Promises they can't keep

Barack Obama or John McCain, whichever candidate ends up in the White House after the November elections, will face a serious challenge correcting eight years of George W. Bush's largely disastrous foreign policies.

By Claude Salhani (View from Washington)

Published: Sat 7 Jun 2008, 1:44 AM

Last updated: Sun 5 Apr 2015, 4:22 PM

Unlike the Bush administration, who chose to ignore the Middle East until 19 Middle Eastern terrorists came knocking on America's door, the next president to occupy the Oval Office will find it imperative to delve right away into the burning issues in the Middle East which have spawned from a single problem - the Arab Israeli dispute when Bush first came to power -- into a multitude of intertwining problems.

The new administration will have to address a number of important fires requiring immediate attention. Any one of the Middle East's burning issues -- the Palestinian-Israeli dispute, the Iraq war, Iran's nuclear programme, Lebanon's internal dispute, which is not all that internal seeing the role played by Syria and Iran and their proxy militias -- could easily develop into a major crisis, endangering the stability of the region as well as the interests of the United States and its allies.

However, a distressing factor is that neither candidate has been capable of formulating a realistic plan outlining concrete steps on how they intend to rectify the current administration's shortcomings.

So far, both Obama and McCain have been able to offer mostly electoral rhetoric, talking in very broad terms about the war in Iraq, the war on terrorism, the war in Afghanistan and the Palestinian issue. Both men promise to "fix America's problems," but stop short of telling voters exactly how they would go about it.

The harsh truth is that neither Obama the Democrat, nor McCain the Republican seem to have given the matter any serious thought. And if they have, it certainly is not reflected in any of their speeches or debates.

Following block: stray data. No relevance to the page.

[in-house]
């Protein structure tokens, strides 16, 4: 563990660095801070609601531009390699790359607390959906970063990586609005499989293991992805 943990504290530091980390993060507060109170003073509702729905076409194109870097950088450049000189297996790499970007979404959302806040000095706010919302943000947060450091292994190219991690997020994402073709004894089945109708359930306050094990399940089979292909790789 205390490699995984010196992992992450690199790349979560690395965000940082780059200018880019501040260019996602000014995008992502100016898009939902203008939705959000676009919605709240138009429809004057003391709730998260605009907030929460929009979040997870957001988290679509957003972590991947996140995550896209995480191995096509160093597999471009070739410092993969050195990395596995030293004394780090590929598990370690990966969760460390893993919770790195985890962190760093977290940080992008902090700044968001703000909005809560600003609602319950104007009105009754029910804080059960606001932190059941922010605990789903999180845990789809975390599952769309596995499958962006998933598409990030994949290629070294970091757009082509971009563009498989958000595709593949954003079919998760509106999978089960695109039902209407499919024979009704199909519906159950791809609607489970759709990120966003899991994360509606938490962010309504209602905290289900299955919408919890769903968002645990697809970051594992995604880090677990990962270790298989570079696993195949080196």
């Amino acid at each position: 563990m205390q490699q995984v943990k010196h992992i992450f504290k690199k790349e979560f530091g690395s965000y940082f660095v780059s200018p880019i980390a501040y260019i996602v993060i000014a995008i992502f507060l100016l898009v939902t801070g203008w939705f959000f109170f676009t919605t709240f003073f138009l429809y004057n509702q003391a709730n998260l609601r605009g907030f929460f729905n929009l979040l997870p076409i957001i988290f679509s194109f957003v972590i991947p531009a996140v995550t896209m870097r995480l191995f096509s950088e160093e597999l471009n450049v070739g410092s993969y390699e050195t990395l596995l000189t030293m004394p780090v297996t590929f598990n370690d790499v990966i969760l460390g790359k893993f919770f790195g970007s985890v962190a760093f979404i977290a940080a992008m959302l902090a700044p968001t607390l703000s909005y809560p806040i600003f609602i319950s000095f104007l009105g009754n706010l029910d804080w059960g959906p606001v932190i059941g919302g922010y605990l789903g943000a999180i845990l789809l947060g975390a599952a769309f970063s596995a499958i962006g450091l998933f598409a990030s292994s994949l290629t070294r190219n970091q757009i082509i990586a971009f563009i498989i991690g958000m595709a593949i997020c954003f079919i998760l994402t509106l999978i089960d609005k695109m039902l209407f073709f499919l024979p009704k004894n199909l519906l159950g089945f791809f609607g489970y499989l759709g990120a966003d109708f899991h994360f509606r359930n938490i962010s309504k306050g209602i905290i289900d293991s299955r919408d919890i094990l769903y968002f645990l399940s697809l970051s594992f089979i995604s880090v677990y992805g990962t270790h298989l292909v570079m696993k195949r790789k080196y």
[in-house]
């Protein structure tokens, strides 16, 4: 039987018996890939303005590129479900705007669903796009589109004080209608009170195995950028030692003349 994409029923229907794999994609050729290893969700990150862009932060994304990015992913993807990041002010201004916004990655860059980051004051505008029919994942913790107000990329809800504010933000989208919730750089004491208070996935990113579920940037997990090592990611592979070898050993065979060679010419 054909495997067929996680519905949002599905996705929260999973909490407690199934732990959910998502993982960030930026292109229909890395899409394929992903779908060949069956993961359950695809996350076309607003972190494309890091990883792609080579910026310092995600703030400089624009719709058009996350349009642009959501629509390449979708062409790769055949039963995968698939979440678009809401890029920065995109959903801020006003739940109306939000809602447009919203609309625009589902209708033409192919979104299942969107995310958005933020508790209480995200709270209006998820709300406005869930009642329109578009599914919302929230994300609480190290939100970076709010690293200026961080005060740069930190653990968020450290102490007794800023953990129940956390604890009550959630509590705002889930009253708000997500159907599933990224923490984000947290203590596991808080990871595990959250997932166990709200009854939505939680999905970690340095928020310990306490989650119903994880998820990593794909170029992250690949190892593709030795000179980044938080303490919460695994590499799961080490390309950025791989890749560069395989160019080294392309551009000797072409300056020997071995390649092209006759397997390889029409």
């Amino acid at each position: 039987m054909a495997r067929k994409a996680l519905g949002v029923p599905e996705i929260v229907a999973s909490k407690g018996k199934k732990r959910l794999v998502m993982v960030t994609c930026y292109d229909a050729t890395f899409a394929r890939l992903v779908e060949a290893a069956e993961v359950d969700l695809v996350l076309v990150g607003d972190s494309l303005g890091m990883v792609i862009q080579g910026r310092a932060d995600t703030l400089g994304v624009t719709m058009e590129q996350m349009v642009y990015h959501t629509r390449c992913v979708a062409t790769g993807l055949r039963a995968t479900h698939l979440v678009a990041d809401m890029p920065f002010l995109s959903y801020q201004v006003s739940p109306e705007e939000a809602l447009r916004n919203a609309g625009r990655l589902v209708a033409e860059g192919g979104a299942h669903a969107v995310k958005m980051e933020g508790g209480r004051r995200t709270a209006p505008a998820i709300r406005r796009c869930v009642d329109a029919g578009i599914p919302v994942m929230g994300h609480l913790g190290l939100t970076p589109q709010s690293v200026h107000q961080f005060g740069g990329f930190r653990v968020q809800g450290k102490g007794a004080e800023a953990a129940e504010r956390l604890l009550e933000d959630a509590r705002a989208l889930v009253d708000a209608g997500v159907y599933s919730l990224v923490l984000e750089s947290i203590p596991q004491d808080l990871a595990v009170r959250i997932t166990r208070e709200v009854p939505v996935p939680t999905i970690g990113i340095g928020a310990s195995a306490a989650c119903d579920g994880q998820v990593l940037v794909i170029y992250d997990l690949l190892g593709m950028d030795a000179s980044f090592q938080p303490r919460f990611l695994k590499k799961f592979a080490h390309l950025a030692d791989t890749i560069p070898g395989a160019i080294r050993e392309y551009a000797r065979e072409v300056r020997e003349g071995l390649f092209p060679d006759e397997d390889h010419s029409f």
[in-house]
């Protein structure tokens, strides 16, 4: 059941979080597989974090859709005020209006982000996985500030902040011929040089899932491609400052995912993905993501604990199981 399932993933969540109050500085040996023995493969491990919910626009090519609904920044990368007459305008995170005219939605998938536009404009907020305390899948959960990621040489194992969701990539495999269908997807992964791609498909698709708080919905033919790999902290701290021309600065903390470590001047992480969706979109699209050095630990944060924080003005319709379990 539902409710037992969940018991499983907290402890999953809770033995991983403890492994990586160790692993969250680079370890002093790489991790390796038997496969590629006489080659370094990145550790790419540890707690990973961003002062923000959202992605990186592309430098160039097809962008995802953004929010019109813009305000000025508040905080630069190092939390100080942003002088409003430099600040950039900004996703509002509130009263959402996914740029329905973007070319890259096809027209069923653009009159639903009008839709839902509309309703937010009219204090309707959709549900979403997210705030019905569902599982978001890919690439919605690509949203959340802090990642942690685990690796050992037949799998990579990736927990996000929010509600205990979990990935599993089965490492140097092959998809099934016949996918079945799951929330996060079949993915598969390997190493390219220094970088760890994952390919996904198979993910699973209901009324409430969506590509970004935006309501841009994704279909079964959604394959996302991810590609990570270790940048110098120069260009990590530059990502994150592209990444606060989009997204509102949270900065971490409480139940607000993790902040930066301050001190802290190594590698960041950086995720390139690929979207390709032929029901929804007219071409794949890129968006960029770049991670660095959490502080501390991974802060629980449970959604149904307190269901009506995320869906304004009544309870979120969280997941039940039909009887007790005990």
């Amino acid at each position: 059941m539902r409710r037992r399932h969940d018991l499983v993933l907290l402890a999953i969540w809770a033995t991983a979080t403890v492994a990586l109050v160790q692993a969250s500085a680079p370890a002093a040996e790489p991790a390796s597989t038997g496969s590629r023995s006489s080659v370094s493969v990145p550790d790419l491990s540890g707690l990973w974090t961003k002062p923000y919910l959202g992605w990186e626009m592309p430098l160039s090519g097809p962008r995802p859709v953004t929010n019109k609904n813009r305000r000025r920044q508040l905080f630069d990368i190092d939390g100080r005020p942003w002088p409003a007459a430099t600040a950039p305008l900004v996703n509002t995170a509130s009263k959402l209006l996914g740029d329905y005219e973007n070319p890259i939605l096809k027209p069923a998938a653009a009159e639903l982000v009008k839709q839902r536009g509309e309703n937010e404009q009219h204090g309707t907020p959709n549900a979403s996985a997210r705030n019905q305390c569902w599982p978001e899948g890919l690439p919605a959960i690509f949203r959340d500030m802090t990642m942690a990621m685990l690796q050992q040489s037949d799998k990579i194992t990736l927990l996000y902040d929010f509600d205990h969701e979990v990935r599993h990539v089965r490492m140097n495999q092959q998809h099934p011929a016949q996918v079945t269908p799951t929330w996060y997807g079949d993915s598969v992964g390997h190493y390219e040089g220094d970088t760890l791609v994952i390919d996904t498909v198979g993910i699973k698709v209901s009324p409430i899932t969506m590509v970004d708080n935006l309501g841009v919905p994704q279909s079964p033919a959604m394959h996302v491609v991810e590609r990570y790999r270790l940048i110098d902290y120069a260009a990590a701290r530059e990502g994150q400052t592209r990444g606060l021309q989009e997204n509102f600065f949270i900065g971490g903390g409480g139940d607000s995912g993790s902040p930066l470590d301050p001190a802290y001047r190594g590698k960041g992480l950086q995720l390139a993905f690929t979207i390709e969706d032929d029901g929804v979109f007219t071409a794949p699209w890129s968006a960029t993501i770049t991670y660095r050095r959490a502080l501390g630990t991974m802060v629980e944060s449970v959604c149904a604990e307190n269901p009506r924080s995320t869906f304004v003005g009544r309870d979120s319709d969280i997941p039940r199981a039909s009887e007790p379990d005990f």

Neither of the two men has proved capable of detailing how they would extricate the United States from the current morass created by the last eight years which has taken the country into an unnecessary and costly war in Iraq, an argument long held by the Democrats and recently sustained by the president's former spokesman in a just-published book that is highly critical of the administration's policies.

Nor have either of the candidates unveiled a comprehensive policy to explain how they might go about regaining much of the prestige and credibility lost by the United States in much of the region and created a greater internal divide between the right and the left, and the rich and poor at home.

McCain, the Vietnam war hero, sounds like he would offer the nation a third Bush term, minus the "compassionate conservatism. His line on Iraq has been to say the United States should be prepared to stay in Iraq for the next hundred years, if necessary. As president, McCain said he would increase the military, adding up to 900,000 troops. Much easier said than done. Recruiting almost 1 million additional troops will require money, which the Pentagon does not have; and to attain those high numbers would almost certainly mean reinstating the draft, a move that is guaranteed to give the Republicans their biggest loss in 2012.

I mentioned McCain being Bush without the compassionate conservatism, not that Bush retained his compassion for the men and women in the military; here is why.

The president wants to prevent the equivalent of a GI Bill, making its way through congress and has threatened to use his power of veto. McCain supports that policy. The notion behind Bush's and McCain's opposition to offering higher education to the military is intended to keep the troops in uniform. A soldier or Marine with a college degree is far more likely to leave the service for a better paying job in the private sector.

The Democratic candidate Obama's policy is hardly any clearer when it comes to drawing down the war in Iraq. To be sure he has repeated time and again during the campaign that he was opposed to the war, but has since voted in favour out of fear that he might be labeled unpatriotic, particularly given that he has not served in the armed forces, as his republican rival Senator John McCain.

Obama says he will bring the troops home within 18 months. Notice he never said "all the troops."

Claude Salhani is editor of the Middle East Times and a political editor in Washington

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